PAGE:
Lawmaker's proposal could restore nearly $11 million to UM System

Related Story

JEFFERSON CITY - Facing ongoing budget battles, the University of Missouri System announced it may consider potential layoffs of staff and non tenure track faculty as a way to bridge budget gaps.

Now a budget proposal by state Sen. Dan Brown, R-Rolla, could restore nearly $11 million to the UM System, potentially reducing the extent of possible personnel cuts and tuition increases.

Without the $11 million restoration, the UM System's total proposed state budget cuts for fiscal year 2018 amount to about $40 million.

Brown's budget proposal would restore $10.9 million to the UM System's core funding.

According to Missouri law, the state budget must reach the governor's desk by May 5. Between now and then, the Senate appropriations committee must finish reviewing the budget and the full Senate must approve it. Then, a conference committee of senators and representatives must reconcile both chambers' proposals, and the committee's spending plan must be approved by both the House and the Senate before it is sent to the governor.

Although the restored funding for the UM System has some way to go, UM System administrators said they are hopeful the funding will remain in place.

In a statement to KOMU, UM System spokesperson John Fougere said, "We are extremely pleased that the Senate Appropriations Committee restored $10.9 million to the UM System's core funding, and are especially appreciative of the leadership provided by Senator Dan Brown, the chair of the committee, in moving our budget forward."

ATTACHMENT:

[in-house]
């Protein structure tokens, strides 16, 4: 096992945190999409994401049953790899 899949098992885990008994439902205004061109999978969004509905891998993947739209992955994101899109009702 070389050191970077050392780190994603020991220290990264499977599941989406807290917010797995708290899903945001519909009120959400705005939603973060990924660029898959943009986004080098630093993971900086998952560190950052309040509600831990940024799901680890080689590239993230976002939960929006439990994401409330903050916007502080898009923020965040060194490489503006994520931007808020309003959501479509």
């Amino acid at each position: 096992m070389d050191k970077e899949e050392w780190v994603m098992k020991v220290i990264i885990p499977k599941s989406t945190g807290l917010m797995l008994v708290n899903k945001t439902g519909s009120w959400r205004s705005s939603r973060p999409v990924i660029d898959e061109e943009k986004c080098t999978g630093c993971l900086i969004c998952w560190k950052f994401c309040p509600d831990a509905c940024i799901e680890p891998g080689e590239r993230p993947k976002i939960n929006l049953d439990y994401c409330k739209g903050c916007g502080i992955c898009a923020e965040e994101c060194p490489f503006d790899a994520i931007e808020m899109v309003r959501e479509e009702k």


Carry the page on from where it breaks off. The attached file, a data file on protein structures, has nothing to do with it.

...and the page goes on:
At a press conference in March, UM System President Mun Choi discussed the possibility of raising tuition to increase UM System revenues.

But in order to increase tuition above Missouri's statutory limit, which is tied to the Consumer Price Index, the UM System would first need to obtain a waiver and the Department of Higher Education's approval.

In a "System Budget Guidance" document distributed to UM System faculty and staff, UM System administrators said they would strive to "protect programs of excellence for faculty research and creative works, student outcomes, community engagement and financial aid."

 

News